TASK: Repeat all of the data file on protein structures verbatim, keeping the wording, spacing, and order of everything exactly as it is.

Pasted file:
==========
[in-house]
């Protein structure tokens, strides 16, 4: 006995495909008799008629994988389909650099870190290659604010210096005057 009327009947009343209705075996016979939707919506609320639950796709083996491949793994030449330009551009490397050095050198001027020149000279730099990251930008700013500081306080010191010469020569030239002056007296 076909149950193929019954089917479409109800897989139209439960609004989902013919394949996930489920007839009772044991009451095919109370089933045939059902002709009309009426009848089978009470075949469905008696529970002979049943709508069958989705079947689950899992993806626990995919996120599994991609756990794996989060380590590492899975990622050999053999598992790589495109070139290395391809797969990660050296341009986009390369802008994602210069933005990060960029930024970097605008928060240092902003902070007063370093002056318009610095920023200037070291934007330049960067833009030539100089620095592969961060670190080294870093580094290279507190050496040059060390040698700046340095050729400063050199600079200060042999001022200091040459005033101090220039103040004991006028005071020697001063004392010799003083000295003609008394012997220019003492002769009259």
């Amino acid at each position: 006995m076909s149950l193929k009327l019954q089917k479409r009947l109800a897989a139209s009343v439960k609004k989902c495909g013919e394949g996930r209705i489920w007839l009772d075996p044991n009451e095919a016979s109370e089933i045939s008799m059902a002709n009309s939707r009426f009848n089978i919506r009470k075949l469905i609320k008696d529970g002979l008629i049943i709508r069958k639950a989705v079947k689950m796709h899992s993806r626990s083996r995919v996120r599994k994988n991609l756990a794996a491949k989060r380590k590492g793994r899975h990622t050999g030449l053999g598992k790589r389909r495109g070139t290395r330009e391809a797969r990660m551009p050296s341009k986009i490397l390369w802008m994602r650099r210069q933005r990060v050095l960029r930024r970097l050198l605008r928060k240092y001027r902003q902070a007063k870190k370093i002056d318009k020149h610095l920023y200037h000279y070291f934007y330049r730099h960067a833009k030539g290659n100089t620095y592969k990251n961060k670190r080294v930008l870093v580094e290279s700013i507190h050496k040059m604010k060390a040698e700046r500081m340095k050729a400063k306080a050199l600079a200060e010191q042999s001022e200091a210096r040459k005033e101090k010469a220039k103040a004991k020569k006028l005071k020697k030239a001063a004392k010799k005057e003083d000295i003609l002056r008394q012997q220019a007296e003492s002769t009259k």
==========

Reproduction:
[in-house]
């Protein structure tokens, strides 16, 4: 006995495909008799008629994988389909650099870190290659604010210096005057 009327009947009343209705075996016979939707919506609320639950796709083996491949793994030449330009551009490397050095050198001027020149000279730099990251930008700013500081306080010191010469020569030239002056007296 076909149950193929019954089917479409109800897989139209439960609004989902013919394949996930489920007839009772044991009451095919109370089933045939059902002709009309009426009848089978009470075949469905008696529970002979049943709508069958989705079947689950899992993806626990995919996120599994991609756990794996989060380590590492899975990622050999053999598992790589495109070139290395391809797969990660050296341009986009390369802008994602210069933005990060960029930024970097605008928060240092902003902070007063370093002056318009610095920023200037070291934007330049960067833009030539100089620095592969961060670190080294870093580094290279507190050496040059060390040698700046340095050729400063050199600079200060042999001022200091040459005033101090220039103040004991006028005071020697001063004392010799003083000295003609008394012997220019003492002769009259």
């Amino acid at each position: 006995m076909s149950l193929k009327l019954q089917k479409r009947l109800a897989a139209s009343v439960k609004k989902c495909g013919e394949g996930r209705i489920w007839l009772d075996p044991n009451e095919a016979s109370e089933i045939s008799m059902a002709n009309s939707r009426f009848n089978i919506r009470k075949l469905i609320k008696d529970g002979l008629i049943i709508r069958k639950a989705v079947k689950m796709h899992s993806r626990s083996r995919v996120r599994k994988n991609l756990a794996a491949k989060r380590k590492g793994r899975h990622t050999g030449l053999g598992k790589r389909r495109g070139t290395r330009e391809a797969r990660m551009p050296s341009k986009i490397l390369w802008m994602r650099r210069q933005r990060v050095l960029r930024r970097l050198l605008r928060k240092y001027r902003q902070a007063k870190k370093i002056d318009k020149h610095l920023y200037h000279y070291f934007y330049r730099h960067a833009k030539g290659n100089t620095y592969k990251n961060k670190r080294v930008l870093v580094e290279s700013i507190h050496k040059m604010k060390a040698e700046r500081m340095k050729a400063k306080a050199l600079a200060e010191q042999s001022e200091a210096r040459k005033e101090k010469a220039k103040a004991k020569k006028l005071k020697k030239a001063a004392k010799k005057e003083d000295i003609l002056r008394q012997q220019a007296e003492s002769t009259k």